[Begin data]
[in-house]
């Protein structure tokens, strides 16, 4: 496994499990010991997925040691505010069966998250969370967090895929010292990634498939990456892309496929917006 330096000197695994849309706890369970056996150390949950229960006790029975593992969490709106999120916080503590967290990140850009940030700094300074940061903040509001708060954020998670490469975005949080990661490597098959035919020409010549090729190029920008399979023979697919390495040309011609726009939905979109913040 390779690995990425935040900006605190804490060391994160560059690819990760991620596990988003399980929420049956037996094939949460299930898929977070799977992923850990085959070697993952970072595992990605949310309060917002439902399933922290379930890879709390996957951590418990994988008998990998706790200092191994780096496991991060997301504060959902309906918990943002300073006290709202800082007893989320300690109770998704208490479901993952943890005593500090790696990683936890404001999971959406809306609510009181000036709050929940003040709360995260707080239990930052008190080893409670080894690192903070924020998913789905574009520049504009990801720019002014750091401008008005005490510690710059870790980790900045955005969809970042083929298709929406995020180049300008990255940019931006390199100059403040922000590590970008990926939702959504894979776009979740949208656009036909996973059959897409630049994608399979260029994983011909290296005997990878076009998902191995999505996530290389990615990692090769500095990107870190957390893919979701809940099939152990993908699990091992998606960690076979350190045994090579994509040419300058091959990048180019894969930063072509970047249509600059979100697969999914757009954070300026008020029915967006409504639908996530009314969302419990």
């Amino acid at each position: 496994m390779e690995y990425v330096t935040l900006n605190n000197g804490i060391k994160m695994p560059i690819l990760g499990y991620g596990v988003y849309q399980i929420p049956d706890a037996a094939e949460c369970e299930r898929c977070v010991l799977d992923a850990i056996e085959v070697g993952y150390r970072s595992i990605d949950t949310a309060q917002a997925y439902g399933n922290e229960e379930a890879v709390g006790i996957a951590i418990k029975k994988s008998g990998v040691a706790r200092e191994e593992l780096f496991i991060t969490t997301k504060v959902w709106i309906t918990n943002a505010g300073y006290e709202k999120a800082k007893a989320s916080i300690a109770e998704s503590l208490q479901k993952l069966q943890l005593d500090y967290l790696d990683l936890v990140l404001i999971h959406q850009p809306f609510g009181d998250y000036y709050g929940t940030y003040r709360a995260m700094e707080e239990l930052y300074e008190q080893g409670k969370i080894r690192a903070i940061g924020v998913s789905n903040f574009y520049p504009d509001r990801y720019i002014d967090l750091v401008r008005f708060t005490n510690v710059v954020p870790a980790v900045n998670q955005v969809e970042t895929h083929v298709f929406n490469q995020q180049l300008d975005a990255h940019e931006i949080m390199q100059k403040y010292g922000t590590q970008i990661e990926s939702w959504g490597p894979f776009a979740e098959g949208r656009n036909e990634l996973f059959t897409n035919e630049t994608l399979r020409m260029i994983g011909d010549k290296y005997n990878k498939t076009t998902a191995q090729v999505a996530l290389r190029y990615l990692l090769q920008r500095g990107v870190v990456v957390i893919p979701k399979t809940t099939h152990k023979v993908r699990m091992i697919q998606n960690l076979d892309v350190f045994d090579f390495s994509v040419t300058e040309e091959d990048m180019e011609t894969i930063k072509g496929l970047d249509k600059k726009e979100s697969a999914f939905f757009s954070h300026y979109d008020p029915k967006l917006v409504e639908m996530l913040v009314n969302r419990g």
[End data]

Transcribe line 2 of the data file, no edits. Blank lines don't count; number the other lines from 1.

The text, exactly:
């Protein structure tokens, strides 16, 4: 496994499990010991997925040691505010069966998250969370967090895929010292990634498939990456892309496929917006 330096000197695994849309706890369970056996150390949950229960006790029975593992969490709106999120916080503590967290990140850009940030700094300074940061903040509001708060954020998670490469975005949080990661490597098959035919020409010549090729190029920008399979023979697919390495040309011609726009939905979109913040 390779690995990425935040900006605190804490060391994160560059690819990760991620596990988003399980929420049956037996094939949460299930898929977070799977992923850990085959070697993952970072595992990605949310309060917002439902399933922290379930890879709390996957951590418990994988008998990998706790200092191994780096496991991060997301504060959902309906918990943002300073006290709202800082007893989320300690109770998704208490479901993952943890005593500090790696990683936890404001999971959406809306609510009181000036709050929940003040709360995260707080239990930052008190080893409670080894690192903070924020998913789905574009520049504009990801720019002014750091401008008005005490510690710059870790980790900045955005969809970042083929298709929406995020180049300008990255940019931006390199100059403040922000590590970008990926939702959504894979776009979740949208656009036909996973059959897409630049994608399979260029994983011909290296005997990878076009998902191995999505996530290389990615990692090769500095990107870190957390893919979701809940099939152990993908699990091992998606960690076979350190045994090579994509040419300058091959990048180019894969930063072509970047249509600059979100697969999914757009954070300026008020029915967006409504639908996530009314969302419990």